Lasting ties: bonnets overboard

Vesta Zook Slagel On Driveway

The day of March 29, 1921 found Vesta Zook (Slagel), a 1915 graduate, and Vinora Weaver (Salzman), a 1918 graduate, in the New York City harbor boarding the SS Regina d’Italia ship for a 19-day voyage to Constantinople. Both women had studied at Goshen College and had since become faculty members: Vesta as dean of women and home economics professor; Vinora teaching shorthand.

Three months earlier they had gotten the call to become the first “lady workers” with the fledgling relief organization Mennonite Central Committee (MCC). Civil strife in Russia had uprooted many people, some of whom fled to Constantinople. Several GC male alumni working there suggested that at least two women be sent to organize an orphanage and perform secretarial duties.

Like Lois Gunden two decades later, Vesta and Vinora left campus duties behind to respond to human need created by war. In preparation, both underwent “preventative” tonsillectomies, applied for passports and packed steamer trunks with Epsom salts and other supplies deemed necessary for their survival. Both regretted devoting space to packing the bonnets then considered de rigueur in the Mennonite world, but were cautioned to “wear what Mennonite women in the U.S. wear.” Several days into the Atlantic crossing, having recovered from initial seasickness, Vesta and Vinora took advantage of a quiet morning on deck to cast the headgear overboard.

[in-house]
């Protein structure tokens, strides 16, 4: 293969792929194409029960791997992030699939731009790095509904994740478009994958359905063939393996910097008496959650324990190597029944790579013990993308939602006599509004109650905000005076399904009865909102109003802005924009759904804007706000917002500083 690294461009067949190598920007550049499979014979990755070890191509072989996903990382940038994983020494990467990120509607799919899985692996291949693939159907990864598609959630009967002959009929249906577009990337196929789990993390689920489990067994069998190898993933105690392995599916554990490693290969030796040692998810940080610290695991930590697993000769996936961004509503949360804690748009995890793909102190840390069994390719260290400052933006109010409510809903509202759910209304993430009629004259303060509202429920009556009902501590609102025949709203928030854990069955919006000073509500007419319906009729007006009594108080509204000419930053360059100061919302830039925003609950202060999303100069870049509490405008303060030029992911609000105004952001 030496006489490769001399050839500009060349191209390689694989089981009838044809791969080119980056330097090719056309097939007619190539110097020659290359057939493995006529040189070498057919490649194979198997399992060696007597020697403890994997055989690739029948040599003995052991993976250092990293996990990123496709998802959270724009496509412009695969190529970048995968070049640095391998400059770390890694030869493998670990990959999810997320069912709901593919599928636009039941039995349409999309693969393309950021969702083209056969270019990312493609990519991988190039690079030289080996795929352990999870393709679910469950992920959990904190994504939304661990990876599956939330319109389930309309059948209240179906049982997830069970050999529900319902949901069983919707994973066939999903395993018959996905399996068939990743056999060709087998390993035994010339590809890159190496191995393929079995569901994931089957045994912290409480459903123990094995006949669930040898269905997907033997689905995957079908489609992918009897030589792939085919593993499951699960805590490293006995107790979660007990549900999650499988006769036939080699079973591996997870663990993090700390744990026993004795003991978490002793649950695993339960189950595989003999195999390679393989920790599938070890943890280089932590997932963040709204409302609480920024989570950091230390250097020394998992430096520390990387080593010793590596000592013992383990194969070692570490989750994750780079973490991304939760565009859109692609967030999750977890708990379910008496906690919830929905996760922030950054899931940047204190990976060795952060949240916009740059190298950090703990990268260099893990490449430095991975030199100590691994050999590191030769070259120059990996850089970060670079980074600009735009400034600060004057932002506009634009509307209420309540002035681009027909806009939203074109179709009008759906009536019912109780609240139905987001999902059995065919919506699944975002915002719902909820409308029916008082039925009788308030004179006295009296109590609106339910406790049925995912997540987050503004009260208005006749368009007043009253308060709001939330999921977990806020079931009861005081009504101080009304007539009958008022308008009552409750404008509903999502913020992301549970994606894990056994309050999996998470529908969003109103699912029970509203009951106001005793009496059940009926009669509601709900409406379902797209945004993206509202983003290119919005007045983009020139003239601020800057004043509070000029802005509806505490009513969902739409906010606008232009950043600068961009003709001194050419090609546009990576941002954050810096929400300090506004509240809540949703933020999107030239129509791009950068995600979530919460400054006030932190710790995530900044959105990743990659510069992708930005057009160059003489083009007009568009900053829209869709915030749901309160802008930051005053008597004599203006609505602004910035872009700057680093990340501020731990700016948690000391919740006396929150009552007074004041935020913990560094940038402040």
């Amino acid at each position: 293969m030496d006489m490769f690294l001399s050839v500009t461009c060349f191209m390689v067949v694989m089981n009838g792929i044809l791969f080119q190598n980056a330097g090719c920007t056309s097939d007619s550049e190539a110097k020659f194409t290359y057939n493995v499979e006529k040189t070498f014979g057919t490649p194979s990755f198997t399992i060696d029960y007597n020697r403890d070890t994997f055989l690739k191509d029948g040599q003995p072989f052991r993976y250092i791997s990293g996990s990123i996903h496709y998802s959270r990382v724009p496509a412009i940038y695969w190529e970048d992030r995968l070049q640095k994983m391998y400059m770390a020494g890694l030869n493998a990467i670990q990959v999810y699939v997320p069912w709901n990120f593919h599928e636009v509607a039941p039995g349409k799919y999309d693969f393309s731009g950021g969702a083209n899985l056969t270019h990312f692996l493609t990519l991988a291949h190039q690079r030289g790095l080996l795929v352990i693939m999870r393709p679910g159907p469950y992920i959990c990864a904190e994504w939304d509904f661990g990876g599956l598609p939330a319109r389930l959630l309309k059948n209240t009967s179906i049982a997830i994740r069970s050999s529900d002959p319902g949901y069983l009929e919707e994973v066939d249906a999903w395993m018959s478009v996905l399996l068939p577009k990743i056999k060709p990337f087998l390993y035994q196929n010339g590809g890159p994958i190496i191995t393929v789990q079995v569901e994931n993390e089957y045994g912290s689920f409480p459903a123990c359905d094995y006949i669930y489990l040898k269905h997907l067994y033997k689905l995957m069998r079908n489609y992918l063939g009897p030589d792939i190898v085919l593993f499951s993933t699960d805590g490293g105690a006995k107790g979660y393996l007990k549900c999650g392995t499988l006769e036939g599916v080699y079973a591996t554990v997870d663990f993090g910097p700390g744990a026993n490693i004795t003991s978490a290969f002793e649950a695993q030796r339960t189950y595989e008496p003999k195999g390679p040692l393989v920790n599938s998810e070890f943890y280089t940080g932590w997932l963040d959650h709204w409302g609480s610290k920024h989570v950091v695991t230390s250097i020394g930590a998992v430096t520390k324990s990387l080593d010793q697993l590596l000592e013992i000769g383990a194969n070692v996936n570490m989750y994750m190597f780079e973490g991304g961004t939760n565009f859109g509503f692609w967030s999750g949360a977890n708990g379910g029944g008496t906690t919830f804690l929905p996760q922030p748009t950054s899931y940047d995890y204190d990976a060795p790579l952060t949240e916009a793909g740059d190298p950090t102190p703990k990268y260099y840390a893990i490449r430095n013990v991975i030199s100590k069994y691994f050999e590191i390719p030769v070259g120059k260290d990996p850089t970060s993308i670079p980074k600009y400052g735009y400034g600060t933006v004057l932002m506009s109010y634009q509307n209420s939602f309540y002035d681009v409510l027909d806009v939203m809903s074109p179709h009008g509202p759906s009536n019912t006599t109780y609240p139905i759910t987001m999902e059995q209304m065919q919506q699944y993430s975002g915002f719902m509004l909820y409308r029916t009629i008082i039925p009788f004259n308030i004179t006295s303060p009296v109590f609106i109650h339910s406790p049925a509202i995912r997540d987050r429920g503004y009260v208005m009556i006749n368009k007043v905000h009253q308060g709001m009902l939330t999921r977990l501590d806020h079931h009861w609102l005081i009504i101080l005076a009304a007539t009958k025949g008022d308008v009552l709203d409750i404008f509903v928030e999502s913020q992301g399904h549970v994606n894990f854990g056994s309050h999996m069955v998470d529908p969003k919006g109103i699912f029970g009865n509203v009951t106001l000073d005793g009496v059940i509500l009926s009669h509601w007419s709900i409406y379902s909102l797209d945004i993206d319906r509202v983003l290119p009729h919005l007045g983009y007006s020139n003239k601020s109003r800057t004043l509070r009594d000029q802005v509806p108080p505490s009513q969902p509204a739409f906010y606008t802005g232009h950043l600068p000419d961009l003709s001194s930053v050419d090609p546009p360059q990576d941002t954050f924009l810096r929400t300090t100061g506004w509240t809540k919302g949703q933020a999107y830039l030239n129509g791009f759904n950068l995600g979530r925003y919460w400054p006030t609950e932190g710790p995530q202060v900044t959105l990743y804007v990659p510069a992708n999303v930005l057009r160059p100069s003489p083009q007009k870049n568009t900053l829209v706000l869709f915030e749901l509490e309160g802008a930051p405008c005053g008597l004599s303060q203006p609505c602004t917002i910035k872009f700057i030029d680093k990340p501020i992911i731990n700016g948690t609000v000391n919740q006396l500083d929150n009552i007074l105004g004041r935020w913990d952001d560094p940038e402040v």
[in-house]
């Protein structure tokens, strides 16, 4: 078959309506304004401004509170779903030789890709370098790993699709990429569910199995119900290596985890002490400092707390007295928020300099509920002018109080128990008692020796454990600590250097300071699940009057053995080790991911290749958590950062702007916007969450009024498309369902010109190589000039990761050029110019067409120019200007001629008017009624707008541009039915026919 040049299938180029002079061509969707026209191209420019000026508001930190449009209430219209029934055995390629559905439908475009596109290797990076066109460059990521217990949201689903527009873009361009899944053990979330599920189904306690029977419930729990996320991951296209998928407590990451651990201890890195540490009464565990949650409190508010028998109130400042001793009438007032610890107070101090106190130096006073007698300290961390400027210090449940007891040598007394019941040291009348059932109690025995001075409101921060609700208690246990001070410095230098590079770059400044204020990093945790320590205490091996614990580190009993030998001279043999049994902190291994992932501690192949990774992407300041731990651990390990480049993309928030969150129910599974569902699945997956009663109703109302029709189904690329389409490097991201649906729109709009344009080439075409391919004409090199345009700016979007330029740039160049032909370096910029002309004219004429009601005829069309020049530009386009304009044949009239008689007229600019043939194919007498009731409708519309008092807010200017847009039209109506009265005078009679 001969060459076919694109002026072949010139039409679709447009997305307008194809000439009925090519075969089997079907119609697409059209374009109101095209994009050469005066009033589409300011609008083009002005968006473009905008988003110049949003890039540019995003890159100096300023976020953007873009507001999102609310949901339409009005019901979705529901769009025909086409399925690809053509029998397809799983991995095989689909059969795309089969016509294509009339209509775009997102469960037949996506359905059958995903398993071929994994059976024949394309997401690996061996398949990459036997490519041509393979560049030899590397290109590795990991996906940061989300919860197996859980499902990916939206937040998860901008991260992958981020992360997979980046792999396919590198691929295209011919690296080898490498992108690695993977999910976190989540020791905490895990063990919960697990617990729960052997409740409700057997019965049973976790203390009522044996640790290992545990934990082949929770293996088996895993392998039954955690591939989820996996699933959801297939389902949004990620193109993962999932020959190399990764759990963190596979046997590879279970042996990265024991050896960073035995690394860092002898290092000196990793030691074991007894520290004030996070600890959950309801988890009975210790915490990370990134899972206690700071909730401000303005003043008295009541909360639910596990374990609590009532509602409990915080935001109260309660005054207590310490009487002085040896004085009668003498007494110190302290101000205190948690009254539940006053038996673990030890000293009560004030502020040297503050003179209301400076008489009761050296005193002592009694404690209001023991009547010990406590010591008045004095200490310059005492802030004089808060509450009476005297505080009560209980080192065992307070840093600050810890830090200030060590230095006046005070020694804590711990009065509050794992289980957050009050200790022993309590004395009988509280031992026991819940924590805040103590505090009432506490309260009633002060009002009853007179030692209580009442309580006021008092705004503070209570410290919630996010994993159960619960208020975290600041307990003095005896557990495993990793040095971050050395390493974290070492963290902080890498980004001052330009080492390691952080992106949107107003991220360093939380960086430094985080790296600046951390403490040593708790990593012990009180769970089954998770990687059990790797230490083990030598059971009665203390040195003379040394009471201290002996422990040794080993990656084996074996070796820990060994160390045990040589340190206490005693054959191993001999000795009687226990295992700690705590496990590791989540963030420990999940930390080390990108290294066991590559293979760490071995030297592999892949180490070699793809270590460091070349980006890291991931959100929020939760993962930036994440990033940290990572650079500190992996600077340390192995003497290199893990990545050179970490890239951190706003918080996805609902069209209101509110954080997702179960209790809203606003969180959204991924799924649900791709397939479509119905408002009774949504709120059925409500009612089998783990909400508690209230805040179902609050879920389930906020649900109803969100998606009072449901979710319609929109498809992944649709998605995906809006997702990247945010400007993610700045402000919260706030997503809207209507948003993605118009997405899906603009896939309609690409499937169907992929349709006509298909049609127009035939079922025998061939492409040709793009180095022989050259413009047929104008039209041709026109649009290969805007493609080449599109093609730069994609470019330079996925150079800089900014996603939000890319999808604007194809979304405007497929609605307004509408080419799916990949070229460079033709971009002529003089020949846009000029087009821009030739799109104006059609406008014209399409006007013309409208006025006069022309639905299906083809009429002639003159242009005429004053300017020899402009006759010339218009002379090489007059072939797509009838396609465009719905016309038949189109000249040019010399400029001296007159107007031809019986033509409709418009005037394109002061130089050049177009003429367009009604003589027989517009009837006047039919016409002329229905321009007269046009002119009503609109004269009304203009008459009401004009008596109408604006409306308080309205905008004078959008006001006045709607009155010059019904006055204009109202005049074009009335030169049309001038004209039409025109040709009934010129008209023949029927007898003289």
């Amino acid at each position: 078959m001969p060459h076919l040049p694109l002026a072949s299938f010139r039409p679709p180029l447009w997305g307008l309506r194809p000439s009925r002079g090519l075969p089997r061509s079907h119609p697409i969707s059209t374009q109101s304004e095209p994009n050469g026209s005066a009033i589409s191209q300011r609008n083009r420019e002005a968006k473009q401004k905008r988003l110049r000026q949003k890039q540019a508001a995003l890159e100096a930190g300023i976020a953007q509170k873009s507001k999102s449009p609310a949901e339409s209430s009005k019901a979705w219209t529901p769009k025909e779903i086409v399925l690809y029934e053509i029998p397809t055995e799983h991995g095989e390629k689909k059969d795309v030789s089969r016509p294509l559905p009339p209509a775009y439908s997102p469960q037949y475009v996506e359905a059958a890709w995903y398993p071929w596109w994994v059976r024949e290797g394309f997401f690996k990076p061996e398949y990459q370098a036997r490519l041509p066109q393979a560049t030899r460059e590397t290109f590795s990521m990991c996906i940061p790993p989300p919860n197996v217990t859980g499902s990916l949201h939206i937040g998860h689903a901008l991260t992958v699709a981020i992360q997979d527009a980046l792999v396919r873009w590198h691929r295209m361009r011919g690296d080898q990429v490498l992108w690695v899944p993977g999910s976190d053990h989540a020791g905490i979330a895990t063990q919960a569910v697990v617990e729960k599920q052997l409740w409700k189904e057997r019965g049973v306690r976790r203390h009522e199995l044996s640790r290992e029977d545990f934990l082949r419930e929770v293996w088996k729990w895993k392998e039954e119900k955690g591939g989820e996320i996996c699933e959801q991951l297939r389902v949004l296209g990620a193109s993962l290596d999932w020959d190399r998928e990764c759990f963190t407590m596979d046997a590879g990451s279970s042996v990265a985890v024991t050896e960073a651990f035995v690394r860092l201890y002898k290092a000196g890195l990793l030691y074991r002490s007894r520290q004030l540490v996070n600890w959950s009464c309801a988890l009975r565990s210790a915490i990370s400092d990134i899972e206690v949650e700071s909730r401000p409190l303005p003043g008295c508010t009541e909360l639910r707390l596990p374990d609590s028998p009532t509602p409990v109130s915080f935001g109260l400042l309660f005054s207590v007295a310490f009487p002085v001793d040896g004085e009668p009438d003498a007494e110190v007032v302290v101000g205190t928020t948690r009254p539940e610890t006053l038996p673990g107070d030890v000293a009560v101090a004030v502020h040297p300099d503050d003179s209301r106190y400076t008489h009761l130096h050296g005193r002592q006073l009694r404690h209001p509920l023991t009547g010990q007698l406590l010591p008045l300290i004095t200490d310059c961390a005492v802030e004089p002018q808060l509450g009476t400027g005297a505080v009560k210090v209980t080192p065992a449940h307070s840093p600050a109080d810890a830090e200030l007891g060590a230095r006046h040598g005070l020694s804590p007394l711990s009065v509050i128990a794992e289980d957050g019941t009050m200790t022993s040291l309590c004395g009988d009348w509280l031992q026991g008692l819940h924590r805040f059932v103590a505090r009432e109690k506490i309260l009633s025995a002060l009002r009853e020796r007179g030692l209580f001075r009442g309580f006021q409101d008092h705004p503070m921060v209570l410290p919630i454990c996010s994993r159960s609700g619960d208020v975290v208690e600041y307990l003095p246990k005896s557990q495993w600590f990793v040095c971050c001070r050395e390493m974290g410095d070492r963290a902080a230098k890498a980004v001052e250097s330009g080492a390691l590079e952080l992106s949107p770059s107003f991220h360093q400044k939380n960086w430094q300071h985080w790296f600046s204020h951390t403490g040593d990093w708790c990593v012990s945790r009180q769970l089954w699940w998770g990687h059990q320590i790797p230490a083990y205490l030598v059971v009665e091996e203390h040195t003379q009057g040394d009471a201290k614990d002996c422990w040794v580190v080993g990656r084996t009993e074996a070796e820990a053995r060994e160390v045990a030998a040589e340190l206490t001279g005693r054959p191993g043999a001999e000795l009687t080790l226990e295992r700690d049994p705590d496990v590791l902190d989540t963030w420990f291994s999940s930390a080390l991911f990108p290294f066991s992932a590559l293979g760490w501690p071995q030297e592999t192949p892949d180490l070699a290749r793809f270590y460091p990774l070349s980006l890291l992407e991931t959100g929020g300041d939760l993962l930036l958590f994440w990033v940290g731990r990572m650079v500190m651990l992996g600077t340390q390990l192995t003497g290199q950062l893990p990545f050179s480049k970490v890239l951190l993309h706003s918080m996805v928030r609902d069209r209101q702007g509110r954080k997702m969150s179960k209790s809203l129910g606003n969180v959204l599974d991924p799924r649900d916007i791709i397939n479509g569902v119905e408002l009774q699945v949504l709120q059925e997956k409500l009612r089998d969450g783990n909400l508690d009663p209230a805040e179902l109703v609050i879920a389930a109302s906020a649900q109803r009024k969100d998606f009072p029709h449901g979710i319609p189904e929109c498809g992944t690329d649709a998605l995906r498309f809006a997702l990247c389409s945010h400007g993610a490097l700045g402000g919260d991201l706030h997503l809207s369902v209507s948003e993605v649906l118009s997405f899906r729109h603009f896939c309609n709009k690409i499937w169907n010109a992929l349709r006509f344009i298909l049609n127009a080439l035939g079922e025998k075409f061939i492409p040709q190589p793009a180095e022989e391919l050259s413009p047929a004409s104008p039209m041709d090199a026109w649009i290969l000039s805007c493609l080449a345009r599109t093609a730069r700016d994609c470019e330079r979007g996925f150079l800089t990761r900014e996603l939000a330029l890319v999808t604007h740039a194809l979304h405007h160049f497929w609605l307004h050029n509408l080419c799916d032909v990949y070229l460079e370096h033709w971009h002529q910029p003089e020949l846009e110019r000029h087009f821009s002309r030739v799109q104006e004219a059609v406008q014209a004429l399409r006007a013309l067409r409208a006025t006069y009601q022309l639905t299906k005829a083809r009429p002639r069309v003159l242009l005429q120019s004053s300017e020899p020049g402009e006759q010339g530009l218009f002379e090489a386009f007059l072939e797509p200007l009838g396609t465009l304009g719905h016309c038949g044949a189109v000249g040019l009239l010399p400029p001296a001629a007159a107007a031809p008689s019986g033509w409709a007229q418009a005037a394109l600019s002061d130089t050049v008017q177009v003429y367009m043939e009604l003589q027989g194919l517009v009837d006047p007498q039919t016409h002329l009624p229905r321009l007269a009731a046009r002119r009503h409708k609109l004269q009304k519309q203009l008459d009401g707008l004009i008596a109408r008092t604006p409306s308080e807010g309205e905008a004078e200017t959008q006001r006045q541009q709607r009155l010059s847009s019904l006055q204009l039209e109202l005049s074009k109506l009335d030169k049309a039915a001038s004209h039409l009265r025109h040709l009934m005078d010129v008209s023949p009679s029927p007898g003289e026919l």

Vesta Zook Slagel With Four Orphans

Arriving in the bustle of an unfamiliar land, Vesta set to work acquainting herself with the duties necessary to operate an orphanage that housed over 100 children. Vinora discovered that the intended secretarial tasks were neither as time-consuming nor as necessary as other matters. Soon she was operating a center that assisted adult female refugees. Their efficient and economical leadership of operations garnered respect among other international relief workers.

A year later, MCC received permission to send relief workers directly into Russia, long the real hope of the organization. Russia, however, would not allow women to enter unless they were doctors or nurses. So, just a year after arrival, Vesta and Vinora found themselves making alternate arrangements for the orphans and women in their care. They returned home to service-filled lives in the Midwest, never dredging their bonnets from the deep.

– By Joe Springer, curator, Mennonite Historical Library